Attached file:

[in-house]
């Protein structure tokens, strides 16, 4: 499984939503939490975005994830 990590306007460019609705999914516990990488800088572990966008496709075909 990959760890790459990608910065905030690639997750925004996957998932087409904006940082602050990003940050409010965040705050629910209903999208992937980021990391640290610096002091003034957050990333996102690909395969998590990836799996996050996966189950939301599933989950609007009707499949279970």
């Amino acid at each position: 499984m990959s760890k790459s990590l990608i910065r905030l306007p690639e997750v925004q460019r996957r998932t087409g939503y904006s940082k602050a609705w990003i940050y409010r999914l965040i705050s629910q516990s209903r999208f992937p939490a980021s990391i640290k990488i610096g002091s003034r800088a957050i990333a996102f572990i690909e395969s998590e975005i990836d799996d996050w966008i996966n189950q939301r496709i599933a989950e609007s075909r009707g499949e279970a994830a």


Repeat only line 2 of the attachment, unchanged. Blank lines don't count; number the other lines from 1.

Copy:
């Protein structure tokens, strides 16, 4: 499984939503939490975005994830 990590306007460019609705999914516990990488800088572990966008496709075909 990959760890790459990608910065905030690639997750925004996957998932087409904006940082602050990003940050409010965040705050629910209903999208992937980021990391640290610096002091003034957050990333996102690909395969998590990836799996996050996966189950939301599933989950609007009707499949279970």